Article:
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How do you go from merely good to great?
Some say it takes 10,000 hours of practice, and for games like Magic, some think it might have something to do with innate talent. Maybe some people "get it" while others don't.
I think that's bullshit.
The difference between being a good player or a great player is often a thin line. Instead of one big secret, it's often just a bunch of little things that separate those two groups. This article isn't the most extensive list, but it does contain some of the more common pitfalls good players face once they plateau.
Anatomy of a Mistake
A mistake is defined as "an action of judgment that is misguided or wrong."
What constitutes a mistake is often a topic of debate. There are both judgment calls and actual misplays, but the actual value of what a mistake is can vary. Did it cost you a game? Could it have potentially cost you a game? Was it completely irrelevant, yet still something to avoid in the future lest you develop bad habits?
If you bluff attack your 1/1 into their Mavren Fein, Dusk Apostle and they block, is it a mistake? If you decide yes, then it should still be a mistake even if they take the damage. You can't always predict when your opponent is going to make that block, but making a calculated risk can't only be a mistake when they call.
If you're at nine and your opponent is at six, should you use a Lightning Bolt on their attacking Ball Lightning? What if another Lightning Bolt ends up being on top of your library? Does it mean you should have waited?
These are judgment calls that can be argued either way but will ultimately come down to math. Sometimes the math isn't obvious, so you have to go off intuition.
Sometimes your intuition will be wrong. You have to be okay with that.
Sometimes I make suboptimal plays while executing my winning line, but that shouldn't count as a mistake. Any winning line is good enough, even if it's not quite as good as another would have been. That said, if one line gives your opponent an extra draw step or a chance to win, it should definitely be avoided.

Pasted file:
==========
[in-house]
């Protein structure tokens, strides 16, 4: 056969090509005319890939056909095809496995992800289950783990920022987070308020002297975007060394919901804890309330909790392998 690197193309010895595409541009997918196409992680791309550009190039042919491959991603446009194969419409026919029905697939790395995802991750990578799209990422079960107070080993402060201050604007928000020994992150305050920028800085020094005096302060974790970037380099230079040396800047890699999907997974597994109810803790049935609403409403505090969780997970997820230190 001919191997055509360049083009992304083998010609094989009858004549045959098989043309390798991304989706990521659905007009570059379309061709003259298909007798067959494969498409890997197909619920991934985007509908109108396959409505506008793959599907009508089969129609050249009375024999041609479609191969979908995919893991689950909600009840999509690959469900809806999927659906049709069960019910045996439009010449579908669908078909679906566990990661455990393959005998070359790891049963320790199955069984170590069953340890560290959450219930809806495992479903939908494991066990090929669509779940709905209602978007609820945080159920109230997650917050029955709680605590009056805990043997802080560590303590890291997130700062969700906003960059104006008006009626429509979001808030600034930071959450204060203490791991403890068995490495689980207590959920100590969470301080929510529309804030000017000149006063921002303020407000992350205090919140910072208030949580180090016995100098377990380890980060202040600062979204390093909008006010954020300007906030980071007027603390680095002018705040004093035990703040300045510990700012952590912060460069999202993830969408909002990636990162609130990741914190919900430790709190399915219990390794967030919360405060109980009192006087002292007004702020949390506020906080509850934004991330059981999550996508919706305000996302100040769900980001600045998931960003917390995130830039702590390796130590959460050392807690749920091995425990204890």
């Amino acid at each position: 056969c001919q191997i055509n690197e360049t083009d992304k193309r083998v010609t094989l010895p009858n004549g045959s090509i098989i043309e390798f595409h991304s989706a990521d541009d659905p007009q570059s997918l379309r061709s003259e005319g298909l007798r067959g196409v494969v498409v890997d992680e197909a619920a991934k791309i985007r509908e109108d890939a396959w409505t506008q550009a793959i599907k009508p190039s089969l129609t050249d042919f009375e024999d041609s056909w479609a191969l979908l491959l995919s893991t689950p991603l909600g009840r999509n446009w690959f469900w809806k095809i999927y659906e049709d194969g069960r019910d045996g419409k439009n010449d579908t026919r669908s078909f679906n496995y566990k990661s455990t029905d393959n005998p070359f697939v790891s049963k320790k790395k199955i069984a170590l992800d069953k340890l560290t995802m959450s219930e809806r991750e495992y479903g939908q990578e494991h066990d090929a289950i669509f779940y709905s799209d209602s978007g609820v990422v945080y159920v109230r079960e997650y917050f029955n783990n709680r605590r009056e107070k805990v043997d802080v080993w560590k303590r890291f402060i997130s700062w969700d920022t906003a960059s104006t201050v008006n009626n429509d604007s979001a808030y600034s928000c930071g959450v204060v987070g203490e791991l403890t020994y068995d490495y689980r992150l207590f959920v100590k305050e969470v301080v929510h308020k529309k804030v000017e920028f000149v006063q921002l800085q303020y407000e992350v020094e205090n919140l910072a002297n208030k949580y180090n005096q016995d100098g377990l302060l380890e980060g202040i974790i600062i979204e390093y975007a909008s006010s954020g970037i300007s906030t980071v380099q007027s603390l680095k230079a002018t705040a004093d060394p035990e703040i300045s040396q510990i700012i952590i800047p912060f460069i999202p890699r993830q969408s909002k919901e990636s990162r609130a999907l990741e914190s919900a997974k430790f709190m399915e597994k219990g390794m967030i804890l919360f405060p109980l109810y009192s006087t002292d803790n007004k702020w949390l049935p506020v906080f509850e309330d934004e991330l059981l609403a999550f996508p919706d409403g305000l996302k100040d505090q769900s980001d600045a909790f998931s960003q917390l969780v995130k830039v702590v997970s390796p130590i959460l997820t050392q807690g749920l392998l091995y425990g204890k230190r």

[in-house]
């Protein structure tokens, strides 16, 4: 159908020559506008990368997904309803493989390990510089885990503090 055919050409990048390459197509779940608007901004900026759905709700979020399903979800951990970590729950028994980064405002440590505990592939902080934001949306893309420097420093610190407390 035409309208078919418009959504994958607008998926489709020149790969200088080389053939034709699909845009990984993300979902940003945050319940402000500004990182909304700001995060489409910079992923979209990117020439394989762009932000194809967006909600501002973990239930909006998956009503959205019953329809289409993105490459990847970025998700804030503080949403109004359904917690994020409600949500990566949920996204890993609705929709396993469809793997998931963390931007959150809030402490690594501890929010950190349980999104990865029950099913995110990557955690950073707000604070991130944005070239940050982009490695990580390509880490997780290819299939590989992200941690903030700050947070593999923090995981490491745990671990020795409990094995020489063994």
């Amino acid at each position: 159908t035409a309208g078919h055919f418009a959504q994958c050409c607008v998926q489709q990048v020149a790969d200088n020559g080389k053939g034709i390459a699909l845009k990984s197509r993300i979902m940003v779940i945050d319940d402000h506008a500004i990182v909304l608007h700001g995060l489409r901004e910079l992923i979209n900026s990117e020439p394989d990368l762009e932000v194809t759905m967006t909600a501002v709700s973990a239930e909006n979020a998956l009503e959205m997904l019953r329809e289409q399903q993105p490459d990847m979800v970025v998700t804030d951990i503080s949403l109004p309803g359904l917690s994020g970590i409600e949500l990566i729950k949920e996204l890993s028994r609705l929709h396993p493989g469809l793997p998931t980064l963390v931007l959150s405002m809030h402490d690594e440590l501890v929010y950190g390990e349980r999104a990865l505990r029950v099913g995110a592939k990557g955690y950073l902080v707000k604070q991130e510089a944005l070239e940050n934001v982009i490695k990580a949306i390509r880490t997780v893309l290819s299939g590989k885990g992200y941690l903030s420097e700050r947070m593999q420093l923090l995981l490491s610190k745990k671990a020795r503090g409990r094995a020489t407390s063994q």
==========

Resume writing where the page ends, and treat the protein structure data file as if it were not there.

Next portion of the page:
Additionally, just because you make mistakes doesn't mean you should get down on yourself. A game of Magic isn't determined by who made the most mistakes. You shouldn't feel bad about winning despite making a mistake and you shouldn't let it determine how resolved you are during a tournament. There should be no shame or embarrassment involved in making a mistake.
The fact of the matter is that very few games will be played perfectly. If you can't find mistakes within your game, you aren't looking hard enough. Those mistakes definitely exist, even if you can't see them, and you shouldn't beat yourself up over them when you do see them. Acknowledge a mistake, make sure you don't make the same mistake again, and then move on.
How much does a mistake really matter? How much should it bother you? How should you compose yourself after it happens? The secret is that what is and isn't a mistake doesn't ultimately matter. Mistakes are going to happen, so it's pointless to beat yourself up over it. If it causes you to tilt and make even more mistakes, what's the point?
Is it useful to define what is and isn't a mistake, especially during a match? It might not even be useful to define it during a tournament. Games have all sorts of actionable data points and even more that aren't. Additionally, there are actionable data points that don't correspond to specific plays and whether they were mistakes at all, such as the flow of the game. That should influence what your vision for the game is.